Many well qualified and committed applicants seek a career with the Queensland Police Service (QPS). Entry is highly competitive and based on merit.
Below are examples of how you can prepare for a career as a Police Officer.
Research the role of a Queensland Police Officer
There are several ways to investigate the responsibilities and duties of Queensland Police Officers, including:
Talking to police officers about their role
Attending a recruiting seminar or event
Accessing the QPS website www.police.qld.gov.au
Accessing publications on police issues, articles in newspapers and journals on general policing and social issues.
Review the Selection Criteria for the Panel Interview
Review the Position Description for a General Duties Police Officer
The physical component of recruit training is very demanding and you are expected to be in peak physical condition prior to being offered a position as a Police Recruit.
You can ensure you are competitive in the Applied Policing Skills Assessment Day (APSAD) by training to attain and maintain a high degree of physical fitness.
Participating in training sessions at your local Queensland Police-Citizens Youth Club (PCYC) or becoming a member of a fitness group (e.g. a running club etc.) can help ensure you will meet the physical standards required at APSAD and the police academy (if you are offered a recruit position).
At the time of your graduation from the academy, you must have successfully completed the Provide First Aid course (HLTAID003).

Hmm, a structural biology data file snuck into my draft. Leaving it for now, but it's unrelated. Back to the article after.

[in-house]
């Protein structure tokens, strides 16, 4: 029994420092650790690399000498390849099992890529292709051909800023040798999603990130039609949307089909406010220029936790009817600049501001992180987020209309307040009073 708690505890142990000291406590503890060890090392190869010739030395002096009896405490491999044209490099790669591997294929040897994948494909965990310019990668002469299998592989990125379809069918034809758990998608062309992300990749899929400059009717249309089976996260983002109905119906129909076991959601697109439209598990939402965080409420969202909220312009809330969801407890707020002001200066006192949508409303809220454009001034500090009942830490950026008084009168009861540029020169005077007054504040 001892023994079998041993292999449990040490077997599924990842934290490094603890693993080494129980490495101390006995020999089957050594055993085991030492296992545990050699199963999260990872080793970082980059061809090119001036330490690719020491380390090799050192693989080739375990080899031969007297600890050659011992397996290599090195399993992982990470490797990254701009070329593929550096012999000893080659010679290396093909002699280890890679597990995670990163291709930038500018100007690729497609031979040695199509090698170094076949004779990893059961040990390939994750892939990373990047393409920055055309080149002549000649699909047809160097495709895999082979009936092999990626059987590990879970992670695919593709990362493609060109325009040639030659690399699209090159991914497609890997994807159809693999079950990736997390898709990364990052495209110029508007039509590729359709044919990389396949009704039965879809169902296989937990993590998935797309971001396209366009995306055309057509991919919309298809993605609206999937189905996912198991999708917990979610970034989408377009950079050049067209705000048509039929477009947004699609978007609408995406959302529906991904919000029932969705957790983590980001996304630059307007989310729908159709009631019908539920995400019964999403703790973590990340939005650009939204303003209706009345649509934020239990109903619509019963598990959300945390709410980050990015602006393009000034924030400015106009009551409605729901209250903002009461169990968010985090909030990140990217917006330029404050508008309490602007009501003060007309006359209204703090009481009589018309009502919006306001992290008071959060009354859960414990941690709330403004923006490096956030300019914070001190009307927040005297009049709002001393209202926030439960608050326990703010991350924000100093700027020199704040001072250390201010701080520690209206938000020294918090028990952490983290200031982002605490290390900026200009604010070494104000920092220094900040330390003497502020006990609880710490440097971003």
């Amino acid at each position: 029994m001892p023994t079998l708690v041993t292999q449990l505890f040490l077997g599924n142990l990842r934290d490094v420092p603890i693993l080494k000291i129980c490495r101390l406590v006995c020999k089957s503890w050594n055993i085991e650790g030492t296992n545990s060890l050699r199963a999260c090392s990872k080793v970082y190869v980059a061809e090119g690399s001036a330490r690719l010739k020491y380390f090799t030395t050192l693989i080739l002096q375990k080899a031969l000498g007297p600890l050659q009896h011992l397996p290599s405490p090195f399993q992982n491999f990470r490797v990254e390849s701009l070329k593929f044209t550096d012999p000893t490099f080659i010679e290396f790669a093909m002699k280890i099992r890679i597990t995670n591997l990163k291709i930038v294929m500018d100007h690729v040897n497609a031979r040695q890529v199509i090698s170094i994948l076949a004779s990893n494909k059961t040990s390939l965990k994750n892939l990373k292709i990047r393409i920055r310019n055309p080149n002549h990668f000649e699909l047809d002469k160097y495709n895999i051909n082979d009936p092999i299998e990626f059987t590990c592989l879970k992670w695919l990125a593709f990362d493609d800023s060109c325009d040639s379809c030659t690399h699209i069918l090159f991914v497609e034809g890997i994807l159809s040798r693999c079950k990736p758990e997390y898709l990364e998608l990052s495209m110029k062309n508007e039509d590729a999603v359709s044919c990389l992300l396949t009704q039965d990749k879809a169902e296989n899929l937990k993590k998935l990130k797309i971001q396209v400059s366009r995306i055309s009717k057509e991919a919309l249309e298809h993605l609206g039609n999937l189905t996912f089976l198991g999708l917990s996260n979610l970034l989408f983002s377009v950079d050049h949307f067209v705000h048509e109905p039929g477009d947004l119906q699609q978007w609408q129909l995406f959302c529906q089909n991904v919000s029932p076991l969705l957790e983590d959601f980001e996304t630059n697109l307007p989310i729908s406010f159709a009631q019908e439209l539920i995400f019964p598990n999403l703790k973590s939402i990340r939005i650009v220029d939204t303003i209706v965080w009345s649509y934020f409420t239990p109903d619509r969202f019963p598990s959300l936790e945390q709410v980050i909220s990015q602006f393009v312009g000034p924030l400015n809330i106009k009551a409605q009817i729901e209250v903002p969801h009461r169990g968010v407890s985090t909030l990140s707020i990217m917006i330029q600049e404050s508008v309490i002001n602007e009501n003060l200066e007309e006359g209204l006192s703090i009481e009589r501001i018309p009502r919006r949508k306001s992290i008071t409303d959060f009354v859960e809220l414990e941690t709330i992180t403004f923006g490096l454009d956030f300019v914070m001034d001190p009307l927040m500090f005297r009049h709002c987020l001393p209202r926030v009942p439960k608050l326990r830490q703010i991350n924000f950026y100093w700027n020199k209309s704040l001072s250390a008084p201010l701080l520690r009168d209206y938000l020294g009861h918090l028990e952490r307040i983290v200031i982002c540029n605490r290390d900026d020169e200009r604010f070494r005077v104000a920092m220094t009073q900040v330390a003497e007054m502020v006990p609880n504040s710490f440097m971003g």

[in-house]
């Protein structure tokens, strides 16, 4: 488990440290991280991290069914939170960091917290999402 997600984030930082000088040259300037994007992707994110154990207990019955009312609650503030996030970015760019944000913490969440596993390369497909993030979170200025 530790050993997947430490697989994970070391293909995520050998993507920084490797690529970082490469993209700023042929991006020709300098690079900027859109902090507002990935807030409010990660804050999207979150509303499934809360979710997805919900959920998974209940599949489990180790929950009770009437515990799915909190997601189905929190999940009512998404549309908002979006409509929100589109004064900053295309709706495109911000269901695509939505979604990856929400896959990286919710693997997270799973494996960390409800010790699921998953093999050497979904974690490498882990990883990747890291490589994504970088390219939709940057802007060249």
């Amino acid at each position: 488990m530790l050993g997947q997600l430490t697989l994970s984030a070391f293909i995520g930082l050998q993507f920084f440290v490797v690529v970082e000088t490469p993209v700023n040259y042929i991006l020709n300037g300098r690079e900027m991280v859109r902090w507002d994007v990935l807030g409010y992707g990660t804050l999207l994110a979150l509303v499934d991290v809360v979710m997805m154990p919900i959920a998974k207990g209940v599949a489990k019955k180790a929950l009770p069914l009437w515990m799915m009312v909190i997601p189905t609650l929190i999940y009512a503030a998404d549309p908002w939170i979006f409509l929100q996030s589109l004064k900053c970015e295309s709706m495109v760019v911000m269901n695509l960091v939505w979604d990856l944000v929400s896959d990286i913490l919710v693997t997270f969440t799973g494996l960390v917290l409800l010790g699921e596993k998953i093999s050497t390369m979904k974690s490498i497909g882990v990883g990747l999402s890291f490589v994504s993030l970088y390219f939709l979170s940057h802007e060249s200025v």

This course is valid for three years, however the CPR component must be updated every 12 months and be current for you to graduate.
This qualification must be recognised within the Australian Qualifications Framework and be conducted by an Australian Registered Training Organisation.
You will be required to demonstrate your swimming proficiency with a supervised, untimed, fully-clothed, 100 metre swim during the recruiting process and while training at the academy.
If you are not a competent swimmer, it is recommended you commence swimming instruction at the earliest opportunity to ensure you have reached the standard required for entry into the police academy.
Volunteer work will help you develop life skills and awareness of the diverse issues within the community, which you will face as a Police Officer. Community groups also encourage you to interact with people from a variety of social, economic, religious, ethnic, and educational backgrounds.
PCYCs, for example, facilitate and encourage active participation in sporting, recreation, cultural and welfare programs that aim to improve the lives of individual members and the development of local communities throughout the State.
According to Volunteering Queensland, being a volunteer can play an important role in encouraging, recognising, promoting and advocating for disadvantaged people, groups and/or the community more broadly. For a list of Queensland volunteer groups, visit www.volunteeringqld.org.au. Other volunteer opportunities may be found on the SEEK Volunteer website.
Tertiary study, vocational qualifications and skills
Policing is a diverse and varied occupation where a broad knowledge and various abilities can help in an officer’s day-to-day duties.
You are encouraged to develop your skills and knowledge through study and/or trade qualifications. Developing your skills and knowledge can assist you to prepare for the selection process, your training as a recruit, and then ‘on the road’ as a General Duties Police Officer.